But if we posit that during the exile, shechinta b’galuta, the divine presence was in the exile alongside us, then it is also true that with the return of the divine presence to Israel and Yerushalayim, the shechina has receded from the exile, from America, Europe and the Middle East and North Africa, home to most Jews for almost two millennia. As the divine presence in the exile began to retreat in the 1960’s (and do note that the first breaches in the moral order occurred in the early 1960’s), as Yerushalayim became sovereign Jewish territory and Jews flocked to the land of Israel from across the globe, G-d’s “presence” among those nations declined and began to disappear. As a consequence, His moral norms that had guided Western man for centuries began to depart from public life as well. In their place, modern man has substituted immorality, even an inversion of morality, dysfunction, breakdown of the family, loss of values and even paying lip service to values, and the loss of shame.

     With a loss of the divine presence among them, the nations of the world began to create their own moral norms, fabricate their own value systems, and not a small number of Westerners have fancied their conclusions as reflecting a superior morality than the one that G-d offered His subjects, both Jews and Gentiles. It is a new world in which even mentioning G-d in public is mocked by the self-styled elites. Note as well that intermarriage, which hovered around 5% until the 1960’s, has skyrocketed since.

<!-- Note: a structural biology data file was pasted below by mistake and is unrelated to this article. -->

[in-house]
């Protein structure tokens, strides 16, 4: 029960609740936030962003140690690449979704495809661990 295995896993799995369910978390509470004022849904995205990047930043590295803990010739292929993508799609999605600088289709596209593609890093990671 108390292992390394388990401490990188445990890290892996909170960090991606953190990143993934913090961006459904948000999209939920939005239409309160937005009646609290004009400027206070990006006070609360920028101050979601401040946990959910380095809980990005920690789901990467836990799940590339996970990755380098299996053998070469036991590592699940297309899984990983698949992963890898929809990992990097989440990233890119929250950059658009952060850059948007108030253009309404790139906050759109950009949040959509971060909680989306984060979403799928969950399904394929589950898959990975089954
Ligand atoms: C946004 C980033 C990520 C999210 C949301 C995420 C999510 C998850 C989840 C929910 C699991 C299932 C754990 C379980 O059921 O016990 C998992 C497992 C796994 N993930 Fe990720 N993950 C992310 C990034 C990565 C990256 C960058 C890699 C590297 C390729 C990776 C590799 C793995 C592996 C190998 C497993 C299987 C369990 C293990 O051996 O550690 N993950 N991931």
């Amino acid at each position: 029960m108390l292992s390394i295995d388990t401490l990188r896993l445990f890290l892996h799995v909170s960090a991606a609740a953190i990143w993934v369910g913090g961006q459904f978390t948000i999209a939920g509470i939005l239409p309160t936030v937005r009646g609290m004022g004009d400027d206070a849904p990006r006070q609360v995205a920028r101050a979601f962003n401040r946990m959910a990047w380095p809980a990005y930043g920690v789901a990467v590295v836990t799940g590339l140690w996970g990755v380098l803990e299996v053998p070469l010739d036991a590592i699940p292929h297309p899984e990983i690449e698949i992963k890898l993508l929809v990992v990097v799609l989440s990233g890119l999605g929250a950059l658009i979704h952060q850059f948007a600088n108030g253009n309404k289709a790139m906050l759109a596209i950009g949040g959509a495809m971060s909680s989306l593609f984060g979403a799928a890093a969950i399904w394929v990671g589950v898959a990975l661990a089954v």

Certainly, G-d’s “glory fills the entire universe” (Yeshayahu 6:3). That can and will never change. G-d as Creator wills the world into continued existence and guides mankind according to His providence. But His presence – the sense of immanence and nearness that people have to Him and His morality – is variable and depends on time and place. People perceive it differently depending on their individual spiritual levels. The divine presence never departs from the Kotel Hamaaravi, the western wall of the Temple (Midrash Raba Shmot 2:2). There are times during the year when we feel that G-d is especially close to us, such as the Days of Repentance just past the holiday seasons generally (Masechet Rosh Hashana 18a) and in our Sukkot. And of course there are remnants of the divine presence in the exile as well. G-d’s presence is found wherever a minyan gathers to daven (Masechet Berachot 6a), ten people sit together and learn Torah, and even when one person learns by himself (Masechet Avot 3:6). But whereas the shechina was centered in the exile during our long sojourn there, it is now, again, centered in the land of Israel and it is less and less experienced in the exile. Consequently, its influence on the nations is declined and is evaporating along with the traditional moral order.